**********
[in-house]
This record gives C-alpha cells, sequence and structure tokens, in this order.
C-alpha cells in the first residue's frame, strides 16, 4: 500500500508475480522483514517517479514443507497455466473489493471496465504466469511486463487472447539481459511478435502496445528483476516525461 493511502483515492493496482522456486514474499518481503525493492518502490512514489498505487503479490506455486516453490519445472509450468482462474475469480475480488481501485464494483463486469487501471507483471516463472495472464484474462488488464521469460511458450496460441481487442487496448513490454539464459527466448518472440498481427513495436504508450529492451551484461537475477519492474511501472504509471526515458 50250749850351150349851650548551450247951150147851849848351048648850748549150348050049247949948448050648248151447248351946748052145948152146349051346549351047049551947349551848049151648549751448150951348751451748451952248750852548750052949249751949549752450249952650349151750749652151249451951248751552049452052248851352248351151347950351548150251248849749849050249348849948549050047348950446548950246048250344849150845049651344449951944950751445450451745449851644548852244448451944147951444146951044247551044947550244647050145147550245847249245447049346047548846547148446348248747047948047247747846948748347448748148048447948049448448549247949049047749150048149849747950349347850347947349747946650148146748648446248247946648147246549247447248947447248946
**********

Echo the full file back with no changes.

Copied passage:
[in-house]
This record gives C-alpha cells, sequence and structure tokens, in this order.
C-alpha cells in the first residue's frame, strides 16, 4: 500500500508475480522483514517517479514443507497455466473489493471496465504466469511486463487472447539481459511478435502496445528483476516525461 493511502483515492493496482522456486514474499518481503525493492518502490512514489498505487503479490506455486516453490519445472509450468482462474475469480475480488481501485464494483463486469487501471507483471516463472495472464484474462488488464521469460511458450496460441481487442487496448513490454539464459527466448518472440498481427513495436504508450529492451551484461537475477519492474511501472504509471526515458 50250749850351150349851650548551450247951150147851849848351048648850748549150348050049247949948448050648248151447248351946748052145948152146349051346549351047049551947349551848049151648549751448150951348751451748451952248750852548750052949249751949549752450249952650349151750749652151249451951248751552049452052248851352248351151347950351548150251248849749849050249348849948549050047348950446548950246048250344849150845049651344449951944950751445450451745449851644548852244448451944147951444146951044247551044947550244647050145147550245847249245447049346047548846547148446348248747047948047247747846948748347448748148048447948049448448549247949049047749150048149849747950349347850347947349747946650148146748648446248247946648147246549247447248947447248946